SINGAPORE - Singapore's 86,000 civil servants will receive a 0.3-month mid-year bonus, while those in more junior grades will receive an additional one-off payment of $350 or $700, the Public Service Division (PSD) announced on Friday (June 18).
This comes amid an improvement in the economic outlook this year, though downside risks - such as an uneven pace of recovery across various sectors of the economy - remain, the PSD said in a statement.
It cited how the economy expanded by 1.3 per cent on a year-on-year basis in the first quarter of this year, a reversal from the 2.4 per cent contraction in the previous quarter.
Total employment and overall unemployment have also improved on a quarter-on-quarter basis.
However, countries around the world are experiencing recurring waves of Covid-19 infections caused by more transmissible strains of the virus, PSD said.
Despite Singapore’s steady progress in vaccinating its population, significant risks and uncertainties remain, PSD added, noting that the Ministry of Trade and Industry has maintained a gross domestic product growth forecast of 4 to 6 per cent for this year.
The mid-year bonus payment is meant to recognise the “tireless efforts of civil servants while bearing in mind the overall economic situation”, the PSD said.
The Government will continue to monitor the economic situation closely, the PSD said, and take into consideration guidelines that the National Wages Council (NWC) will release later this year when deciding on the year-end bonus.
“We deeply appreciate the hard work and perseverance of all public officers in the fight against Covid-19,” said the PSD.
There was no mid-year bonus for civil servants last year amid the economic gloom caused by the Covid-19 pandemic. The last time this happened was in 2009 during the global financial crisis. They also did not receive a year-end bonus.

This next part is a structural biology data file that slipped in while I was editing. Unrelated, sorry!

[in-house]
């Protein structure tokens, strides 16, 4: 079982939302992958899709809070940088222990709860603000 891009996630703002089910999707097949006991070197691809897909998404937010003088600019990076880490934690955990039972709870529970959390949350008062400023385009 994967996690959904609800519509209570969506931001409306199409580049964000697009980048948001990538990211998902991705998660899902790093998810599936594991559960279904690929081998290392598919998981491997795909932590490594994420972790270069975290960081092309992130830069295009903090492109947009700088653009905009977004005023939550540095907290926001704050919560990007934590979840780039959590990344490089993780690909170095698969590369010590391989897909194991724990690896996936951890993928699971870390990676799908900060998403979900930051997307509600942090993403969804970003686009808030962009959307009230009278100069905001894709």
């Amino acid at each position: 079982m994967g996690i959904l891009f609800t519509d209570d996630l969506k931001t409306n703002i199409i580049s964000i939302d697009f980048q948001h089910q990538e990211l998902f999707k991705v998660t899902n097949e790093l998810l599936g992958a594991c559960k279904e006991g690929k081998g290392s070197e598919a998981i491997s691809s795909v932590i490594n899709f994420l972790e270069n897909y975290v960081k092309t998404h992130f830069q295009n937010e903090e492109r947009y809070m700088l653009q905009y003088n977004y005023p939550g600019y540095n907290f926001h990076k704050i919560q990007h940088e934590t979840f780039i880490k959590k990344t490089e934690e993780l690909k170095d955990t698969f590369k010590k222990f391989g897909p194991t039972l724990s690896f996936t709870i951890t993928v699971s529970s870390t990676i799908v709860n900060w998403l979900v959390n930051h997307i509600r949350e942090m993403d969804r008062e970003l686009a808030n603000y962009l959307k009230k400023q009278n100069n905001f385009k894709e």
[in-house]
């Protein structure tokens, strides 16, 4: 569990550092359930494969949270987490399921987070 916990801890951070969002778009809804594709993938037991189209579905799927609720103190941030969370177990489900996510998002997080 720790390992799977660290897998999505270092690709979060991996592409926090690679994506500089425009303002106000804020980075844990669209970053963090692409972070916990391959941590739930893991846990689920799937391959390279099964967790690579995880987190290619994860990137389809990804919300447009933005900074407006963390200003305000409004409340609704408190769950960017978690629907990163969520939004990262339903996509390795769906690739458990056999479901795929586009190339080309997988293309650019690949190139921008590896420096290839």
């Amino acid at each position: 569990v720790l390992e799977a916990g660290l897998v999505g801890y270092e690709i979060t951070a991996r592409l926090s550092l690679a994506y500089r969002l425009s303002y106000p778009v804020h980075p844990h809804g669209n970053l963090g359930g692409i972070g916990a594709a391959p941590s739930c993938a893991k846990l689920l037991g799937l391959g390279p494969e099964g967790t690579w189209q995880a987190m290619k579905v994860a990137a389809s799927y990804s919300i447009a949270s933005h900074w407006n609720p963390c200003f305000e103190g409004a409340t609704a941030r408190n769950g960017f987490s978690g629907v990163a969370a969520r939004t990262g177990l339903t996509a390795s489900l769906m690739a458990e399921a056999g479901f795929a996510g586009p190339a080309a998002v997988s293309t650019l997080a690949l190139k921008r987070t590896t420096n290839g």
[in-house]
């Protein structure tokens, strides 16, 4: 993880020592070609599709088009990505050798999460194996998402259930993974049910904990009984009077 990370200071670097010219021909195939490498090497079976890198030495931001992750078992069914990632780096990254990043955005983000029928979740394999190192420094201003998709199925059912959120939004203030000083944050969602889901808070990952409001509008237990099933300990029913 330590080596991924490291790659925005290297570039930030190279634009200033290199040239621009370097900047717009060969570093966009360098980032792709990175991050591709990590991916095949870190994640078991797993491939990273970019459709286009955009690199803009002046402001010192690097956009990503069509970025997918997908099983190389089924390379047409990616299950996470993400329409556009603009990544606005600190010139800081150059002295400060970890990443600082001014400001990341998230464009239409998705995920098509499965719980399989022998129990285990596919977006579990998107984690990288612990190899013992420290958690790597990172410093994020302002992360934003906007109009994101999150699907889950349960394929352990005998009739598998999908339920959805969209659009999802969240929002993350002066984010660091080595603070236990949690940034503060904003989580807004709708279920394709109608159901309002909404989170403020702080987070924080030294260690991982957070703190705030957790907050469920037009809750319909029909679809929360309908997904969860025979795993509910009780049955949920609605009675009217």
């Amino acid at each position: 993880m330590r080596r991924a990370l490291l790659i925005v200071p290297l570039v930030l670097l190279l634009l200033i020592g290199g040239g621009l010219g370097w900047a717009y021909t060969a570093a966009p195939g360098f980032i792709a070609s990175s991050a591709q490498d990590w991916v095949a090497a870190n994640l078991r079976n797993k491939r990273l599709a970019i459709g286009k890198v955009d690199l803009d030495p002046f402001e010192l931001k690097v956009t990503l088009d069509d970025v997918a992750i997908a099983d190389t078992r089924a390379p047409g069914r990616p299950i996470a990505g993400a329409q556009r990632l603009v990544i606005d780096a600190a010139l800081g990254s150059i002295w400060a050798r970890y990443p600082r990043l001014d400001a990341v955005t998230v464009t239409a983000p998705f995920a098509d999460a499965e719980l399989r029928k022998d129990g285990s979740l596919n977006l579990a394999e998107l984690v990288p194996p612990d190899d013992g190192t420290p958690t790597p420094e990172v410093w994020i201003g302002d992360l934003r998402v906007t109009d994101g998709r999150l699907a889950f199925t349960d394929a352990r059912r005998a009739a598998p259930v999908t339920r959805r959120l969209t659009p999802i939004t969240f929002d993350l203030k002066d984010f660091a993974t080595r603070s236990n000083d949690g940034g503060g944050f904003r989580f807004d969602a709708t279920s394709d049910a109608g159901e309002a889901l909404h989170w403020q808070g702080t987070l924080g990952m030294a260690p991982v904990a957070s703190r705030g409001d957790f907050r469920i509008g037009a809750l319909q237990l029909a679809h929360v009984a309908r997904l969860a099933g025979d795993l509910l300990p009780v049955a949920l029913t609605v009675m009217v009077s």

Ms Cham Hui Fong, deputy secretary-general of the National Trades Union Congress, said the union is heartened that the Government took into consideration the NWC’s recommendation by providing a one-off lump sum for lower-wage workers.
“We hope the Government will consider built-in wage increases that are more sustainable and can uplift their incomes in the longer term,” she said.
She also called on private sector companies seeing recovery or growth to reward their workers duly and fairly.
As the civil service is Singapore’s biggest employer, its bonus is closely watched by the private sector, while statutory boards and other government agencies take their cue from it.
Mr Sanjeev Kumar Tiwari, general secretary of the Amalgamated Union of Public Employees, said the union is glad that the mid-year bonus has been brought back, with additional financial support for lower-income public officers.
Those in grades equivalent to MX13(I) and MX14 will receive an additional one-off payment of $350, while those in grades equivalent to MX15 and MX16, as well as grades III to V of the Operations Support Scheme receiving a higher one-off payment of $700.
A 28-year-old teacher, who declined to be named, said the 0.3-month bonus is great news for civil servants. “We have worked extremely hard for the past 1.5 years amid the pandemic, and it feels good to have some small affirmation in the form of a bonus,” she added.